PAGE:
The Central Bank of Nigeria (CBN) last Friday changed the rate in the principal foreign exchange markets by 3.6% in US dollar terms. This looks like a swift adjustment to the pressures in the markets and suggests flexibility. When it comes to the Monetary Policy Rate (MPR) to be decided by the CBN’s Monetary Policy Committee (MPC) today, the way may be open to adjust the headline 13.5% rate downwards, in our view, as a response to economic pressures caused by the coronavirus.
The CBN changed the Naira/US dollar exchange rate on Friday last week. It pegged the rate at N380.2/US$1 for the NAFEX market (which is the price indicated on the Bloomberg page USDNGN), which is also known at the Importers and Exporters Window (I&E Window), and for registered bureaux de change. The official exchange rate was changed from N306.5/US$1 to N360.0/US$1. These changes have led to a high degree of convergence of exchange rates, although we notice one website indicating US dollars sold at N400/US$1 today. Be that as it may, the CBN’s actions show a swift reaction (much faster than in 2016, for example) to market pressures. This suggests a degree of flexibility.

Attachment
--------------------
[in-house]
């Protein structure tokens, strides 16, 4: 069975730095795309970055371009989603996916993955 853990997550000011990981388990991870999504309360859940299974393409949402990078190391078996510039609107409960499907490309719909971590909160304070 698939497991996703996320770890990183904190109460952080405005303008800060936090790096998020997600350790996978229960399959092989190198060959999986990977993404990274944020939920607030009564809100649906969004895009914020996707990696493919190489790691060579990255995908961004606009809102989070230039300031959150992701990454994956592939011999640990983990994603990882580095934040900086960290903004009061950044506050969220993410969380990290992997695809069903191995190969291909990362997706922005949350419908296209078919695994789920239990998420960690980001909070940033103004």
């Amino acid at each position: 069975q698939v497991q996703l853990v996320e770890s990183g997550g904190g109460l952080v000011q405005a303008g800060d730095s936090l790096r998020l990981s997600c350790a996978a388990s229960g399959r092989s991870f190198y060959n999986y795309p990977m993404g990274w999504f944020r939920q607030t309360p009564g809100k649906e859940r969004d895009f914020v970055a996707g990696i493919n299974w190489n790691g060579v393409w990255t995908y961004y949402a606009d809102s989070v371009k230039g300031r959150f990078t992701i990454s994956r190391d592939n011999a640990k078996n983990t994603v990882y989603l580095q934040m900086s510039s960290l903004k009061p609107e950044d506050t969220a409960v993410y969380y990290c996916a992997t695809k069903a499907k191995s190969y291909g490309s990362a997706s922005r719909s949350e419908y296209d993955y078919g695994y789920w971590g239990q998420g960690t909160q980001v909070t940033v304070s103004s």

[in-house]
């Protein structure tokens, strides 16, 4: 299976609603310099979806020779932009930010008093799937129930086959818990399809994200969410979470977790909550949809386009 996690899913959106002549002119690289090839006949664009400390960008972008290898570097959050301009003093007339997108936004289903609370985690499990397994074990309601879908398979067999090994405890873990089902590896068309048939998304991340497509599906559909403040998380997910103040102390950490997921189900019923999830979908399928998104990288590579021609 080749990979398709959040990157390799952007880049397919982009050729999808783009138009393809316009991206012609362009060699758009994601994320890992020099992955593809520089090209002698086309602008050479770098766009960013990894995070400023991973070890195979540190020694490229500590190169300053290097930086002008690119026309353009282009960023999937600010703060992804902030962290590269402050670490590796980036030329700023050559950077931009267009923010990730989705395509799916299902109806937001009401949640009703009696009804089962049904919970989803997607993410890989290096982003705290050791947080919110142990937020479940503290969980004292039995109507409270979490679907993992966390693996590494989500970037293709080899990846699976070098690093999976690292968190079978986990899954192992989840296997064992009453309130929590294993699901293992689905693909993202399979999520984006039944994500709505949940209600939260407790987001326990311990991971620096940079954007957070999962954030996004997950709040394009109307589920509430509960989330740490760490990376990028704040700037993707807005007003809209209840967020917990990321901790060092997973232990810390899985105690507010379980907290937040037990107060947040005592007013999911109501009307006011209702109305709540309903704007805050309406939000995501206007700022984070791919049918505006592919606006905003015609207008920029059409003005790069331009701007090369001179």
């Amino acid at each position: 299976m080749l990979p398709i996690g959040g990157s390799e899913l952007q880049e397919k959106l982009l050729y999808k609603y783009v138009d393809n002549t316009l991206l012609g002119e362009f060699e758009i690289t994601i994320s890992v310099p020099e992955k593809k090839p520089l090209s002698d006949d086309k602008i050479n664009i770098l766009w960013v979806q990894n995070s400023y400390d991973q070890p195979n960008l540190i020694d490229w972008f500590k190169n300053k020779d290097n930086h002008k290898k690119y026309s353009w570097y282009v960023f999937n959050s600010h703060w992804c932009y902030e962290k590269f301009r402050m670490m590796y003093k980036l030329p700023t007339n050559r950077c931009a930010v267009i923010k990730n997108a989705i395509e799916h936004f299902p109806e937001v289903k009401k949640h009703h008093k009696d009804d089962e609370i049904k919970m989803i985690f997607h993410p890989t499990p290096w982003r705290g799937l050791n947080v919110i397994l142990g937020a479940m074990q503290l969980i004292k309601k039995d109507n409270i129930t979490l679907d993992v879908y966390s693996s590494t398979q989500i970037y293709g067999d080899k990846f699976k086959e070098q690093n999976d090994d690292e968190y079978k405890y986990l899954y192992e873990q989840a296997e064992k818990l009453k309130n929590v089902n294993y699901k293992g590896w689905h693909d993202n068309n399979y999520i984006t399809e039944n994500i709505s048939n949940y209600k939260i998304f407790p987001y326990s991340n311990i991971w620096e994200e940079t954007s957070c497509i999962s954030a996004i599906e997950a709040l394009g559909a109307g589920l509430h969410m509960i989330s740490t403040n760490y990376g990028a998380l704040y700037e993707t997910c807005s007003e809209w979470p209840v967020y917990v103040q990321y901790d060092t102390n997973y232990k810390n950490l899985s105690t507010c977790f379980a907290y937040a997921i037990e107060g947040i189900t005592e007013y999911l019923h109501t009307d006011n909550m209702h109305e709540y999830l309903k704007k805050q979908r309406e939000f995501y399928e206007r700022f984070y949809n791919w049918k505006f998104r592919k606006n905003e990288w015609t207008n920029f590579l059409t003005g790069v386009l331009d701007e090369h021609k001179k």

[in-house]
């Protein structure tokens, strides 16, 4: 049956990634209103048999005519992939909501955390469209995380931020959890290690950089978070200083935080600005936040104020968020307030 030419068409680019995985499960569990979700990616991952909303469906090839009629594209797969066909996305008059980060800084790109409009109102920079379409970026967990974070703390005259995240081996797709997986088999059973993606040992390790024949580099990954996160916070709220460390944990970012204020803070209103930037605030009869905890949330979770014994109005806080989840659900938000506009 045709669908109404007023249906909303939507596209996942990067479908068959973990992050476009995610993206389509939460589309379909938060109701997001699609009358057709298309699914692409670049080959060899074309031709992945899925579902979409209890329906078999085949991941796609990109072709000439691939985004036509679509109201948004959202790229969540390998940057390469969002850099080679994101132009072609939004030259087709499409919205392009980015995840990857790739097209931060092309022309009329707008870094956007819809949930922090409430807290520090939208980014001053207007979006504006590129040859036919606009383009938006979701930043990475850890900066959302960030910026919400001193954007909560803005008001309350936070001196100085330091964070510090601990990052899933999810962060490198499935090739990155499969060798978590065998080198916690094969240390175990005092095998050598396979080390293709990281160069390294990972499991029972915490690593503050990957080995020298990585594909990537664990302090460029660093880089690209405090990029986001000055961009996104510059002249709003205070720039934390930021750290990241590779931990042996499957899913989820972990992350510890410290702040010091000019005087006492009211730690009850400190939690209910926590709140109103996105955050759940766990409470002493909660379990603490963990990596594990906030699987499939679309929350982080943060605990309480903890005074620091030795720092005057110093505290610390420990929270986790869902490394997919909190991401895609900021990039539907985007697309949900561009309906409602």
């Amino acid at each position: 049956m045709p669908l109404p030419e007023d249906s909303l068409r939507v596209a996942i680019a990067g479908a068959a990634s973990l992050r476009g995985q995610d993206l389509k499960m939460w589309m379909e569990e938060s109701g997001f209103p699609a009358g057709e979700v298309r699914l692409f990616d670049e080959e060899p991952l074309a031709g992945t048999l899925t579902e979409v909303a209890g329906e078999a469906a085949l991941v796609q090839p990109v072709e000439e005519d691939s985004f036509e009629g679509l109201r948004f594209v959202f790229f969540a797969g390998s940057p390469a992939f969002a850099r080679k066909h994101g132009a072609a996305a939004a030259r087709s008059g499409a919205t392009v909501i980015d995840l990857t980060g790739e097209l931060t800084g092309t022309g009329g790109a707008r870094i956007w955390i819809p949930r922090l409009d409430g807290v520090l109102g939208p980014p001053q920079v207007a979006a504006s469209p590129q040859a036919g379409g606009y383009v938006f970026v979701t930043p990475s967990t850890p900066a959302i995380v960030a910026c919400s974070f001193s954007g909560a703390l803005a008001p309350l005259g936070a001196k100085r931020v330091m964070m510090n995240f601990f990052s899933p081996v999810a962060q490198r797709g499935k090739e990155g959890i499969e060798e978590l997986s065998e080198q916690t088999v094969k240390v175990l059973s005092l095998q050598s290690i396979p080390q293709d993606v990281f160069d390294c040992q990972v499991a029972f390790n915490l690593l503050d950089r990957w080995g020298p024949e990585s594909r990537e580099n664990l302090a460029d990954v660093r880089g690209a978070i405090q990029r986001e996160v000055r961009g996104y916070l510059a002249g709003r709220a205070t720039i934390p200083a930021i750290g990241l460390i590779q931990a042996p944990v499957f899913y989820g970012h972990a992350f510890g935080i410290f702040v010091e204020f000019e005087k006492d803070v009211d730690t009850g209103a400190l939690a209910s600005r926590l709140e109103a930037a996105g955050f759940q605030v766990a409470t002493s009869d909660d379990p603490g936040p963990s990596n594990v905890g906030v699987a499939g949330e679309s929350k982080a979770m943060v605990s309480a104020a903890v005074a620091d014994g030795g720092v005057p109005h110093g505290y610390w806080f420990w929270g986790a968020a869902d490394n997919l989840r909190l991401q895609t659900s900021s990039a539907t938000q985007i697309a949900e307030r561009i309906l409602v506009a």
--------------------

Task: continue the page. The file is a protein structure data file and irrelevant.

Bonds & T-bills
The secondary market yield for a Federal Government of Nigeria (FGN) Naira bond with 10 years to maturity rose by 77bps to 12.79%, and at 3 years rose by 136bps to 10.78% last week. The annualised yield on 328-day T-bill, the longest duration available in the secondary market, remained at 5.90%, while a CBN Open Market Operation (OMO) bill with similar tenure closed at 20.93%, 536bps up week-on-week. Last week the CBN recorded zero subscription for its N150.0bn (US$394.7m) OMO sale across different tenors despite the elevated yields on these instruments.